He consistently called the employee at 8 PM ET, a time when he was off duty and spending time with his family.
Working in banking can be challenging due to the complex nature of work and its fast-paced nature. The pressure to meet deadlines, mitigate risk and handle exorbitant amounts of cash can be a reason for stress. In some cases, certain customers can be difficult to deal with, making the job even harder. Reddit user u/WritesForDough42 shared a hilarious incident that their father-in-law experienced while he worked as a trust agent for a bank. The story has a satisfying ending and has gained 10.6K upvotes and 343 comments within a day of posting. The post is titled, "Ignore the time difference in the evening? I'll ignore it in the morning."
The story takes place in the 1970s before there were email and faxes, necessitating phone calls for long-distance communication. Their father-in-law, Carl, worked at a bank in the Midwest, which followed Eastern Time (ET). Carl was tasked with handling trusts and estates for bank customers. One of the customers happened to be an old lady. The lady's son-in-law, Brewton, managed the lady's estate on her behalf and would call Carl with queries. Carl's calls were not problematic, but the timings were. Brewton would often call him at 8 PM ET, which meant that he would be out of the office and spending time with his family. Wanting to prevent him from calling at the time, Carl informs Brewton to ideally call before 5 PM ET and not Pacific Time (PT).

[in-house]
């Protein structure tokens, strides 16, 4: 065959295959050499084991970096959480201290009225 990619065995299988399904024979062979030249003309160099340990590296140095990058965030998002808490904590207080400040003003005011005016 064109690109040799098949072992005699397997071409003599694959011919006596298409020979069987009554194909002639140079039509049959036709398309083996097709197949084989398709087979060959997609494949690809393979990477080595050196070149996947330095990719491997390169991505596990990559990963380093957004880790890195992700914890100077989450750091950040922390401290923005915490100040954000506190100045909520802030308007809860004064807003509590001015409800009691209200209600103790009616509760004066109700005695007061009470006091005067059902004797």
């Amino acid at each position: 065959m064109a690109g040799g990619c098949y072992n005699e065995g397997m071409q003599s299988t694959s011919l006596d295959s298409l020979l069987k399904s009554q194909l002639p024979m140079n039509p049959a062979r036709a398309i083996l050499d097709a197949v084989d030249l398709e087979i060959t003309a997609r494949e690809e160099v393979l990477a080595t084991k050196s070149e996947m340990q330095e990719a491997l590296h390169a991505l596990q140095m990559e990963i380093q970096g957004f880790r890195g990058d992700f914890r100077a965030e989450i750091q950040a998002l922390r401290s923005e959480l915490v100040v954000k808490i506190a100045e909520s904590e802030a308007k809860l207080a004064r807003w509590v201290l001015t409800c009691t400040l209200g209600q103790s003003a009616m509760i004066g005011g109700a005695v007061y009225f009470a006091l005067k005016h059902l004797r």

His requests were brushed aside as Brewton continued to pester him outside of office hours and would demand that he get back to him "first thing in the morning." Being a considerate person, Carl would not disturb Brewton and would ensure to call him only after 11 AM ET to ensure he was in the office. However, it soon reached a saturation point where Carl decided that "he'd had enough." After one of Brewton's late calls, Carl got to his office extra early and called him at 8 AM ET to answer his questions. Funnily enough, for Brewton, who picked up the call, it was 5 AM in the morning. Despite still being in bed, Carl acknowledged that it was early for him but pointed out that despite a three-hour time difference, he decided he would call him since he wanted answers "first thing in the morning." After doing this, Brewton never called past 5 p.m. again.
A lot of individuals found the story very relatable and shared their own stories in the comments section. u/Luke1521 commented, "When I worked the 3rd shift, my brother had a habit of calling around 3:00 PM when I was sound asleep, always apologized and then would do it again. I waited for his wife to be out of town and called him at 03:00 AM. Two nights in a row, he finally got the message. u/K1yco pointed out: "People always feel like their timezones are the canon timezone. 'I called you guys when you opened for the last five days and nobody would pick up.' Sir, you're three hours ahead and our hours say Pacific, so you're calling us while we are still asleep."